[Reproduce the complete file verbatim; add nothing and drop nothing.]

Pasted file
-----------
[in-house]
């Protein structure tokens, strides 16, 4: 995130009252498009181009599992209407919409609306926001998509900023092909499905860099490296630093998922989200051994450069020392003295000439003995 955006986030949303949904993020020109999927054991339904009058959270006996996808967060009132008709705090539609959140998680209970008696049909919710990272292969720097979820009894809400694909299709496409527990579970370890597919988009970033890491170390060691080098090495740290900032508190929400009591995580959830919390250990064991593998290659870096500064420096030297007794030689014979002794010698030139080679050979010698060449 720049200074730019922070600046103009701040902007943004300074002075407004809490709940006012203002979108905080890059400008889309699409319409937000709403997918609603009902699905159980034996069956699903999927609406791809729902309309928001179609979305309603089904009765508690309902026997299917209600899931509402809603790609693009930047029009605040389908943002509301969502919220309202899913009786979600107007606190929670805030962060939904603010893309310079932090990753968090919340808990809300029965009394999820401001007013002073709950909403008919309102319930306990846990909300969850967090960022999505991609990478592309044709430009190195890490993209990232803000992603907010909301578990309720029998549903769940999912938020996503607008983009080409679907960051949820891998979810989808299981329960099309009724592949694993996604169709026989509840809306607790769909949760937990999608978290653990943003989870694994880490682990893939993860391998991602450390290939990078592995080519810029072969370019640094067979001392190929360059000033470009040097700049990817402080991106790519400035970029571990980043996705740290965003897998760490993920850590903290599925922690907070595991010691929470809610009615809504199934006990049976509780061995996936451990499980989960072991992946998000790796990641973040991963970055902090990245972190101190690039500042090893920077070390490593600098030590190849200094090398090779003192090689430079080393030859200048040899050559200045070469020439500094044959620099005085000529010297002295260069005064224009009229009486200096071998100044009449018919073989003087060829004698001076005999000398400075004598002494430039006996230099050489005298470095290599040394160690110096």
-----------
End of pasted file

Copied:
[in-house]
């Protein structure tokens, strides 16, 4: 995130009252498009181009599992209407919409609306926001998509900023092909499905860099490296630093998922989200051994450069020392003295000439003995 955006986030949303949904993020020109999927054991339904009058959270006996996808967060009132008709705090539609959140998680209970008696049909919710990272292969720097979820009894809400694909299709496409527990579970370890597919988009970033890491170390060691080098090495740290900032508190929400009591995580959830919390250990064991593998290659870096500064420096030297007794030689014979002794010698030139080679050979010698060449 720049200074730019922070600046103009701040902007943004300074002075407004809490709940006012203002979108905080890059400008889309699409319409937000709403997918609603009902699905159980034996069956699903999927609406791809729902309309928001179609979305309603089904009765508690309902026997299917209600899931509402809603790609693009930047029009605040389908943002509301969502919220309202899913009786979600107007606190929670805030962060939904603010893309310079932090990753968090919340808990809300029965009394999820401001007013002073709950909403008919309102319930306990846990909300969850967090960022999505991609990478592309044709430009190195890490993209990232803000992603907010909301578990309720029998549903769940999912938020996503607008983009080409679907960051949820891998979810989808299981329960099309009724592949694993996604169709026989509840809306607790769909949760937990999608978290653990943003989870694994880490682990893939993860391998991602450390290939990078592995080519810029072969370019640094067979001392190929360059000033470009040097700049990817402080991106790519400035970029571990980043996705740290965003897998760490993920850590903290599925922690907070595991010691929470809610009615809504199934006990049976509780061995996936451990499980989960072991992946998000790796990641973040991963970055902090990245972190101190690039500042090893920077070390490593600098030590190849200094090398090779003192090689430079080393030859200048040899050559200045070469020439500094044959620099005085000529010297002295260069005064224009009229009486200096071998100044009449018919073989003087060829004698001076005999000398400075004598002494430039006996230099050489005298470095290599040394160690110096």